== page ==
What is polycystic ovary syndrome (PCOS)?

Polycystic ovary syndrome (PCOS) is a medical condition affecting women that is caused by an imbalance of reproductive hormones. Women with PCOS may have an increased amount of male sex hormones (androgens). Androgens are made by the ovaries but the adrenal glands may also play a role in this condition. The imbalance in hormones can cause problems with a woman’s menstrual cycle and ovulation. Women with PCOS may experiences irregular, missed, or prolonged menstrual periods. In women without PCOS, the ovaries create an egg each month and release it during ovulation, but in PCOS women may not be able to release eggs or the egg may not be formed correctly. 
The condition gets the word "polycystic" in its name from the small sacs of fluid or cysts that form in the ovaries - which aid in the imbalance of hormones. Not all women with PCOS will develop these cysts, however. Due to problems with ovulation and menstruation, women with PCOS may have problems getting pregnant or become infertile. PCOS can also be responsible for weight gain and can put women at risk for diseases associated with obesity, such as type 2 diabetes and heart disease. 
Risk factors
  • Obesity
  • Insulin resistance (being unresponsive to insulin can result in the overproduction of androgens)
  • Having a mother or sister with PCOS
There is no one specific way to diagnose PCOS. Your doctor will perform a complete medical history and physical exam, paying close attention to your symptoms. Your doctor will see if you have any symptoms such as excessive hair growth, acne, signs of insulin resistance, and weight gain which can be indicative of excess androgens and PCOS. Some other tests that may be performed to diagnose PCOS include:
  • Pelvic exam: Allows the doctor to look/feel for any masses or growths in your pelvic region.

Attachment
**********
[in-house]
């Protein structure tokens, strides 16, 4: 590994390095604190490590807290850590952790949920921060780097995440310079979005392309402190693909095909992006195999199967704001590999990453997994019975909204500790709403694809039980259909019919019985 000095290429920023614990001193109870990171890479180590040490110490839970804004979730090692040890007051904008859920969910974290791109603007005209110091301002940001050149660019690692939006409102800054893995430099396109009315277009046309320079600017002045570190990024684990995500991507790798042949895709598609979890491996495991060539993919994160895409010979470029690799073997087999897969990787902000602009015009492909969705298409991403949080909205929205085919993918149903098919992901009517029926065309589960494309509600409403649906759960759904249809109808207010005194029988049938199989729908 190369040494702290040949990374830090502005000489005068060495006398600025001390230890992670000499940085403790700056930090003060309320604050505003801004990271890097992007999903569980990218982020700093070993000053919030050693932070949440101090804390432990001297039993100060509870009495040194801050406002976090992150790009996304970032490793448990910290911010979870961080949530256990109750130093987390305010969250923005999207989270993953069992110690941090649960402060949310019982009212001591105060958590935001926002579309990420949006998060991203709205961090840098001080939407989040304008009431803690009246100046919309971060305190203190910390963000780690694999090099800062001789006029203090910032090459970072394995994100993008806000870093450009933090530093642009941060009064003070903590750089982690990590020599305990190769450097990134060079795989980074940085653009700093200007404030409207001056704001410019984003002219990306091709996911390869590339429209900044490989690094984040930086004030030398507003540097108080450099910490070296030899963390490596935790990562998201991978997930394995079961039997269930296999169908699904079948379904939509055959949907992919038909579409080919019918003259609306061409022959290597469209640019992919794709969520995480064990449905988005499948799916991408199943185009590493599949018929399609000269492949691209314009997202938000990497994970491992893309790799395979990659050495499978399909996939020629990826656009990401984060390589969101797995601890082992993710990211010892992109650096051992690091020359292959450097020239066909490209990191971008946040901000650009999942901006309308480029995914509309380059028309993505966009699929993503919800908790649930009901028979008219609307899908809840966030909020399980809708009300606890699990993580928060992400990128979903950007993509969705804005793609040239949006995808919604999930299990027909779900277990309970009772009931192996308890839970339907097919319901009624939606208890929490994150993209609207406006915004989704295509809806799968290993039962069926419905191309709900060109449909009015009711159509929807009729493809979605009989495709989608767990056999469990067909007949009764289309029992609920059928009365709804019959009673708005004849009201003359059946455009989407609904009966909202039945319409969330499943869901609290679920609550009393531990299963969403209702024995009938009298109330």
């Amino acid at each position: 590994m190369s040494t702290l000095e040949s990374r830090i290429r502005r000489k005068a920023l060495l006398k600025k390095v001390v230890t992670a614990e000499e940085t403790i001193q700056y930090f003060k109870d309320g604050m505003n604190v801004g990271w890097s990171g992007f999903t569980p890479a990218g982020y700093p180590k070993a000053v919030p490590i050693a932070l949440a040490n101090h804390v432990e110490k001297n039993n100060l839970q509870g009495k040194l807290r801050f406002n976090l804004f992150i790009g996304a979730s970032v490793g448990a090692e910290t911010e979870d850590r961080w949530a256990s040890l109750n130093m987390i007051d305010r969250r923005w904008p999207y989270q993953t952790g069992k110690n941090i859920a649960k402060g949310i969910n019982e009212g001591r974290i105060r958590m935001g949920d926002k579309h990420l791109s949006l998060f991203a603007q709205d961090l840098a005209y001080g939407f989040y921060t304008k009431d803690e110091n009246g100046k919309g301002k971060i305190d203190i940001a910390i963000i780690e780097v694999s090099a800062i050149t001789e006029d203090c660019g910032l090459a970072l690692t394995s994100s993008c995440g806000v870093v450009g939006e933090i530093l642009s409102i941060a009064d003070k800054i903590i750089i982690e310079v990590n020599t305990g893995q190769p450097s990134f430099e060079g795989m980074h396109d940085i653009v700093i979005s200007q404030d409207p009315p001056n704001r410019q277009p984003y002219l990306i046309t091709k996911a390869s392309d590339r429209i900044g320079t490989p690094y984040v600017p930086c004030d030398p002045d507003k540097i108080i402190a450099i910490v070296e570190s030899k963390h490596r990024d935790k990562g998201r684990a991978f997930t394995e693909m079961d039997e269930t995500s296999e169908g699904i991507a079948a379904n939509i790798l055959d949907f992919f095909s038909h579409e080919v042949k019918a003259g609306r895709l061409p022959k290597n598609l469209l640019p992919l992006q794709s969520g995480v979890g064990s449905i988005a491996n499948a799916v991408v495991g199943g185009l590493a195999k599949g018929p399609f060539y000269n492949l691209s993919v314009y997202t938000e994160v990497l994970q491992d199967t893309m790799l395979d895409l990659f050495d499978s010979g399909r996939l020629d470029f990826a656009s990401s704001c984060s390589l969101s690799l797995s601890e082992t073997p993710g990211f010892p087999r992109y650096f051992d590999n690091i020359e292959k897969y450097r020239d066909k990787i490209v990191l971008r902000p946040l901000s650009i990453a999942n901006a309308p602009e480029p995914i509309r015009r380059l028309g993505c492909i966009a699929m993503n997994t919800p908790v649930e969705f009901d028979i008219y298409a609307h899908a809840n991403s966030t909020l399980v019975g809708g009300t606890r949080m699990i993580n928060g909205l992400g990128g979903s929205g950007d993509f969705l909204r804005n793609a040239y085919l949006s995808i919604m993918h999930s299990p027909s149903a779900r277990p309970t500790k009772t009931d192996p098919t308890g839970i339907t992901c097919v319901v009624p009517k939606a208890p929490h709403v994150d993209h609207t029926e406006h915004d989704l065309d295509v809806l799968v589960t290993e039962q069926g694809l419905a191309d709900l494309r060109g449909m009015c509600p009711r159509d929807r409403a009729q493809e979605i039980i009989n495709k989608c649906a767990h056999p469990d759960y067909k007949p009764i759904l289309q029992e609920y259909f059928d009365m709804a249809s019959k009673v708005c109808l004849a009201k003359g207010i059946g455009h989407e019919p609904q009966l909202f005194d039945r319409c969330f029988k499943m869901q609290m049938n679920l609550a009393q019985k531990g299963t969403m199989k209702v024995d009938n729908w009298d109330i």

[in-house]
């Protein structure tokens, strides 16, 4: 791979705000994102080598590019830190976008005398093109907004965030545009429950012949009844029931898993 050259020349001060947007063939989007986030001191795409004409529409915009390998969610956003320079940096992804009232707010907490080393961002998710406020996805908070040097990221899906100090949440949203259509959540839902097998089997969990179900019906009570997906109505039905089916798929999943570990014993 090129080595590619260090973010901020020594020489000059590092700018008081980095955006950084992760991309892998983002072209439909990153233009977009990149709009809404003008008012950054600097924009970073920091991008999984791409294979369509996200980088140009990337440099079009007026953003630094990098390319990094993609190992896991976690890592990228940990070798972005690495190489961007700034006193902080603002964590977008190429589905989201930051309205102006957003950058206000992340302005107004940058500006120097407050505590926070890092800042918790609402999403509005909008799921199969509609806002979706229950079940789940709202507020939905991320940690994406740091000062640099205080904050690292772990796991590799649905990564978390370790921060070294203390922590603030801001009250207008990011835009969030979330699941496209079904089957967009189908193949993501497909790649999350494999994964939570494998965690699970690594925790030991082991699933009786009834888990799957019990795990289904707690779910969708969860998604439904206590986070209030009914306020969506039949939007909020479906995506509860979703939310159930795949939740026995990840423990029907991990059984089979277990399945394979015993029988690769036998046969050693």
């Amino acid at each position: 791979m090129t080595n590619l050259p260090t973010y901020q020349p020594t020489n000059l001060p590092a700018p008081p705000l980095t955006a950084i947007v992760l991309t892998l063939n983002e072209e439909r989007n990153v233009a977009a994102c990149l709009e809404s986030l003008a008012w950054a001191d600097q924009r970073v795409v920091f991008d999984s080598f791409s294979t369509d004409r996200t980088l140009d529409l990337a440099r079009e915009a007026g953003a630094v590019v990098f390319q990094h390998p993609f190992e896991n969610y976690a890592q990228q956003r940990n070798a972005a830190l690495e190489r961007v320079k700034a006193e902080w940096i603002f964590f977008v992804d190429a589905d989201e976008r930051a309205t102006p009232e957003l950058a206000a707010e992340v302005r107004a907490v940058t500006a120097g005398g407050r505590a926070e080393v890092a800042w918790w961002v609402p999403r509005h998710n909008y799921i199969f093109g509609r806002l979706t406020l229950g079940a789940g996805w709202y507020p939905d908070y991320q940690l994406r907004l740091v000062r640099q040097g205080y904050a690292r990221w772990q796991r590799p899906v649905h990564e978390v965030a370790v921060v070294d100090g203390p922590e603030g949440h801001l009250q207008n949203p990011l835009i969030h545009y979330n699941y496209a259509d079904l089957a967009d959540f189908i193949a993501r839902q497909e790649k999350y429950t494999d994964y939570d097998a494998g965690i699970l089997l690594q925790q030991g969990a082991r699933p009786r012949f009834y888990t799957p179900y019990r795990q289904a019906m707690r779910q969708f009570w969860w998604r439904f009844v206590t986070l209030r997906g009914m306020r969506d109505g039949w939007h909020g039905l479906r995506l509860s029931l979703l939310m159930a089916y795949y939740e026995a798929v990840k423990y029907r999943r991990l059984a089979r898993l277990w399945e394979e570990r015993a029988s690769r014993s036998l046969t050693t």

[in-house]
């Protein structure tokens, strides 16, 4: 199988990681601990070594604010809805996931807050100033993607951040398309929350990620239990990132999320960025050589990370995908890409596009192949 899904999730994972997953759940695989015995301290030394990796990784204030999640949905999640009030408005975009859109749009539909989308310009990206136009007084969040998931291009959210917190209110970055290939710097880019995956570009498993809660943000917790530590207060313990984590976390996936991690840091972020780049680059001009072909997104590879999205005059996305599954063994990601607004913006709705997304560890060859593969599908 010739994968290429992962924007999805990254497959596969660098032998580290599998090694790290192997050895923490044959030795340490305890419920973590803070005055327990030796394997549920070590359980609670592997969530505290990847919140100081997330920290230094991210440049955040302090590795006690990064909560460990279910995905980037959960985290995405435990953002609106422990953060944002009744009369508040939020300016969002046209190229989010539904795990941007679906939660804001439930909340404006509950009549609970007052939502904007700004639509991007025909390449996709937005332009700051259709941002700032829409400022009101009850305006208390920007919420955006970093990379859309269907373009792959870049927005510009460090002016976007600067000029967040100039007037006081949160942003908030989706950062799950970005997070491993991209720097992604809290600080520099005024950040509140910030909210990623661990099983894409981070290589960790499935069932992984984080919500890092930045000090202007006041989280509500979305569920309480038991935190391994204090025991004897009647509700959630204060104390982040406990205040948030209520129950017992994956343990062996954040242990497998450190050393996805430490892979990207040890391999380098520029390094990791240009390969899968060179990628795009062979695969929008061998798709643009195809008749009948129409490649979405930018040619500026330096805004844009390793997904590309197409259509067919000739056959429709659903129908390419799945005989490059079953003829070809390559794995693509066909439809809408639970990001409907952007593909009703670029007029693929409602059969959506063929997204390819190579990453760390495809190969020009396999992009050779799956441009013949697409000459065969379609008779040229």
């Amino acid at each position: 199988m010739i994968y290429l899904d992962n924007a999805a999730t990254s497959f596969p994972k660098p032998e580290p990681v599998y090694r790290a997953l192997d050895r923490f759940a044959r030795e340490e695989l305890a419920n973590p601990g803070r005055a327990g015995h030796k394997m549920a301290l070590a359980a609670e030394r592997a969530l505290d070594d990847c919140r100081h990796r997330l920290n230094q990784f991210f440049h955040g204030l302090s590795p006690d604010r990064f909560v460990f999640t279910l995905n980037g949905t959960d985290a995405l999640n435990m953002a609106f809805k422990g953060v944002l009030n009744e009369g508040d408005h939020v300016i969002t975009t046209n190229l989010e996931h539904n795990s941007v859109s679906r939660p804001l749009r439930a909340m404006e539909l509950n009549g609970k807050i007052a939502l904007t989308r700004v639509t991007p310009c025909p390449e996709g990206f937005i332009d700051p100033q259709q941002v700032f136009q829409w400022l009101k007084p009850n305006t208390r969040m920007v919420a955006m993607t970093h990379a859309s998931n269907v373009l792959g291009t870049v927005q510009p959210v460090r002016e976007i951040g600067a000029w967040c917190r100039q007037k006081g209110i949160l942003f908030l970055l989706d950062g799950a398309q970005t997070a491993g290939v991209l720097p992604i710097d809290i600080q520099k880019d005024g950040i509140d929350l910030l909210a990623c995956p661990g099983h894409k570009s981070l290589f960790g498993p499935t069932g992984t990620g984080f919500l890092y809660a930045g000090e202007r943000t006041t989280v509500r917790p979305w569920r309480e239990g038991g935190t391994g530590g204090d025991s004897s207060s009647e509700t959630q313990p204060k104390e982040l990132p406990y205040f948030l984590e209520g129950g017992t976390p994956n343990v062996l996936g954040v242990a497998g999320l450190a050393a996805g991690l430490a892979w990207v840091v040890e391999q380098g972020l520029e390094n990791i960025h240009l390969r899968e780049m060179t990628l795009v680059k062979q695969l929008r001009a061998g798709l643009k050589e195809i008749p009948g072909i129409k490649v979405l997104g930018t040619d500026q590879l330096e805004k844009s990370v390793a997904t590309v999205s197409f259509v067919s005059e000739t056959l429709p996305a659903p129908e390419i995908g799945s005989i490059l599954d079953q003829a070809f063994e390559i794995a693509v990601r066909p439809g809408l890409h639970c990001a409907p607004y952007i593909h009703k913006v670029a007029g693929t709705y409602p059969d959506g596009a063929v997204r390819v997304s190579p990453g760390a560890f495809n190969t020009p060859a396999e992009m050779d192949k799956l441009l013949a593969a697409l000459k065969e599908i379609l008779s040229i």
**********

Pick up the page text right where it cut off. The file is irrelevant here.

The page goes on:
• Blood tests: Samples of your blood may be taken to look at your hormone levels such as androgens. Your blood glucose levels may also be looked at because insulin resistance can lead to an elevated blood glucose. 
  • Ultrasound: An imaging device used  to look at your ovaries and uterus. 
Treatment for PCOS mainly focuses on managing the symptoms. There is no definitive cure for PCOS. Your doctor may recommend you make lifestyle changes such as a healthy diet and exercise in order to manage your weight. 
Some medications that are used in the treatment of PCOS include:
  • Hormonal birth control therapy
  • Diabetes medication
  • Medications to cause ovulation 
  • Medications to help treat certain symptoms such as acne and hair growth
  • 10 million women are affected by PCOS worldwide
  • PCOS can happen at any time after puberty but most women find out they have it when they are trying to get pregnant (20-30 years old)
  • 5-10% of women ages 15-44 have PCOS
  • Greater than half of the women affected by PCOS will have pre-diabetes or diabetes
  • Most women with PCOS are overweight or obese
about polycystic ovary syndrome (PCOS)

  • "Polycystic ovary syndrome (PCOS)." Mayo Clinic. Mayo Foundation for Medical Education and Research, 26 Jul. 2017. Web. 4 Aug. 2017.
  • “Polycystic ovary syndrome.” Office on Women’s Health, US Department of Health and Human Services. Womenshealth.gov, 26 Jul. 2017. Web. 4 Aug. 2017. 
  • “What is Polycystic Ovarian Syndrome (PCOS)?” PCOS Awareness Association, n.d. Web. 4 Aug. 2017. 
  • “Polycystic Ovary Syndrome (PCOS).” John’s Hopkins Medicine. John’s Hopkins Medicine Health Library, n.d. Web. 4 Aug. 2017. 
  • “Polycystic Ovary Syndrome.” U.S. National Library of Medicine. MedlinePlus, n.d. Web. 4 Aug. 2017.



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